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Obama: N. Korea Cannot Win Respect With Weapons

(AP Photo/Ron Edmonds)
President Obama on Tuesday said the United States will not accept North Korea as a nuclear state, in spite of its ballistic missile test in April and its recent nuclear test.

"We have continually insisted that North Korea de-nuclearize," Mr. Obama said, standing next to South Korean President Lee Myung-bak in the White House Rose Garden. "We have not come to a conclusion that North Korea will or should be a nuclear power. Given the belligerent way in which they are constantly threatening their neighbors, I don't think there is any question that it would be a destabilizing situation that would be a profound threat."

Mr. Obama said his administration welcomes the country's economic development but that provocative behavior that threatens the country's neighbors will be met with serious enforcement of sanctions that are in place.

"They have not shown any restraint in terms of exporting weapons, not only to state actors but to nonstate actors," he said. "There is a path for North Korea to take in which they are joining the world community, becoming integrated into the world economy...In order to take that path, North Korea has to make a decision and understand prestige and security and prosperity are not going to come through the path of engaging neighbors and threatening violations of international law."

The president emphasized that along with the United States and the Republic of Korea, Russia, China and Japan have also made it clear North Korea will not find security or respect through threats or weapons.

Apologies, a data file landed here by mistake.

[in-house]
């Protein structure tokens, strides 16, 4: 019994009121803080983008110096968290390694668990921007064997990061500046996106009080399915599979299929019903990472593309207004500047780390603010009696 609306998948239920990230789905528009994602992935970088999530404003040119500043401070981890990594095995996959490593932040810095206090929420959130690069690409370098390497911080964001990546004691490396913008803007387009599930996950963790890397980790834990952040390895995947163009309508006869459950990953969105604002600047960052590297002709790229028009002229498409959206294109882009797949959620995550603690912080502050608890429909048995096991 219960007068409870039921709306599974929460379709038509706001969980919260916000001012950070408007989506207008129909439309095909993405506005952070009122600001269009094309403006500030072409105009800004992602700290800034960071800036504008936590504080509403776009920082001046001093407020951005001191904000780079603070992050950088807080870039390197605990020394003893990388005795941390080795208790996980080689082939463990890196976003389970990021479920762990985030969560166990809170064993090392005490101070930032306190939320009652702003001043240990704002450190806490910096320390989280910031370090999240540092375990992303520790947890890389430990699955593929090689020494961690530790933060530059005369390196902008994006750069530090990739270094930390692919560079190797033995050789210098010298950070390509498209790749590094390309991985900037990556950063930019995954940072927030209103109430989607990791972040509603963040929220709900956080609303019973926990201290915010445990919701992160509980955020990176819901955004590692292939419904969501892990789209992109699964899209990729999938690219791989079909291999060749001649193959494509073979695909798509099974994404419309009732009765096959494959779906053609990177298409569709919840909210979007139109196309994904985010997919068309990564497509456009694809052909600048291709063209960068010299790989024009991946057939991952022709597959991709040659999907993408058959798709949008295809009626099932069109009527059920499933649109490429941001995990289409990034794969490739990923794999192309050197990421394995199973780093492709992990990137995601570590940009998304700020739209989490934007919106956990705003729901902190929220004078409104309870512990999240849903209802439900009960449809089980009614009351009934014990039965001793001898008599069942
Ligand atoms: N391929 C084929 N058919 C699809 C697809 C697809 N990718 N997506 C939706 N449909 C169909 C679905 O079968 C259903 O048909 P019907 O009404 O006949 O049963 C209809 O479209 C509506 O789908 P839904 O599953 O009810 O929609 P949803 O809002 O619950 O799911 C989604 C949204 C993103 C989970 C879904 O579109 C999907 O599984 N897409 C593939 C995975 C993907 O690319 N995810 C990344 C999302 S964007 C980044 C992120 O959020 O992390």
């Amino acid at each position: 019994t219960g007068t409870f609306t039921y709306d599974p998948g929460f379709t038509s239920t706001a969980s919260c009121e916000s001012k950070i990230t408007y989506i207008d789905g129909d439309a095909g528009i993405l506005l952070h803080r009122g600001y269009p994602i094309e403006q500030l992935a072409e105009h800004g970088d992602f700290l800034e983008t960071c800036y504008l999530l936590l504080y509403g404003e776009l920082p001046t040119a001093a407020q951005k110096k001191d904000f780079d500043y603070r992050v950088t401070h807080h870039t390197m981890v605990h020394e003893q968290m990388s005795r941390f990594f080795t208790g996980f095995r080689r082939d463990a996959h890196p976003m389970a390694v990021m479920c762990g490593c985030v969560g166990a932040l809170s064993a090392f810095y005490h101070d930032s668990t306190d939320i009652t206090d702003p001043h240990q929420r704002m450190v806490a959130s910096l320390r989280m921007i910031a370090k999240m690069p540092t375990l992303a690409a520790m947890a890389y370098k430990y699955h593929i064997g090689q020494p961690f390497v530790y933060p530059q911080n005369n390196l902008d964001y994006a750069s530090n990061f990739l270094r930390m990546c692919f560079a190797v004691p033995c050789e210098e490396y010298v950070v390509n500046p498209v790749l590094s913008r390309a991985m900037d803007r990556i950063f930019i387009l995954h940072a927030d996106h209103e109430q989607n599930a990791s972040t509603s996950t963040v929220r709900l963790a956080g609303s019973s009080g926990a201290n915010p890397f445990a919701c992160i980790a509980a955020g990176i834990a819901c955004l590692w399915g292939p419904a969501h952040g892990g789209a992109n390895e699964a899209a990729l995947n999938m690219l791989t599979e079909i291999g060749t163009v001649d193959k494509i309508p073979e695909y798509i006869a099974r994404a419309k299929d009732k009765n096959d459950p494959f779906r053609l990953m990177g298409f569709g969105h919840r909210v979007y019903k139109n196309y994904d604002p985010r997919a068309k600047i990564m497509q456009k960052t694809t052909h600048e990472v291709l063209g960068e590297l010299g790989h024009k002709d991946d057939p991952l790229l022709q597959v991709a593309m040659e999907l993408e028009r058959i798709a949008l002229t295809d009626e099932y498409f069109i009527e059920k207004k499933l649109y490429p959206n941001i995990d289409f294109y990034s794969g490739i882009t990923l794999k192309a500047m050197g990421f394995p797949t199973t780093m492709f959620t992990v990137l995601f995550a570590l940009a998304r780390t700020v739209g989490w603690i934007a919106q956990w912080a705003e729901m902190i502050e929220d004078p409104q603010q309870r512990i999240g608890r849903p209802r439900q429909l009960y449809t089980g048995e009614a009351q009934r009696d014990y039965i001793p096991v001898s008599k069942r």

In a joint statement Mr. Obama and President Lee released to lay out a shared vision for the continued alliance of the United States and South Korea, the two countries commit to work together for the complete and verifiable elimination of North Korea's nuclear weapons, existing nuclear programs and ballistic missile programs. The statement says the United States' nuclear umbrella will continue to be utilized as a deterrent against threats to the two nations' interests and that South Korea will take the lead role in the combined defense of Korea, supported by an enduring U.S. military presence on the peninsula.

The countries also committed in the statement to strengthening bilateral economic and trade relations, as well as to cooperating in the pursuit of a low-carbon economy, clean energy research, and peaceful uses of nuclear technology.

"Our open societies, our commitment to free democracy and a market economy, and our sustained partnership provide a foundation for the enduring friendship, shared values, and mutual respect that tightly bind the American and Korean peoples," the statement says.

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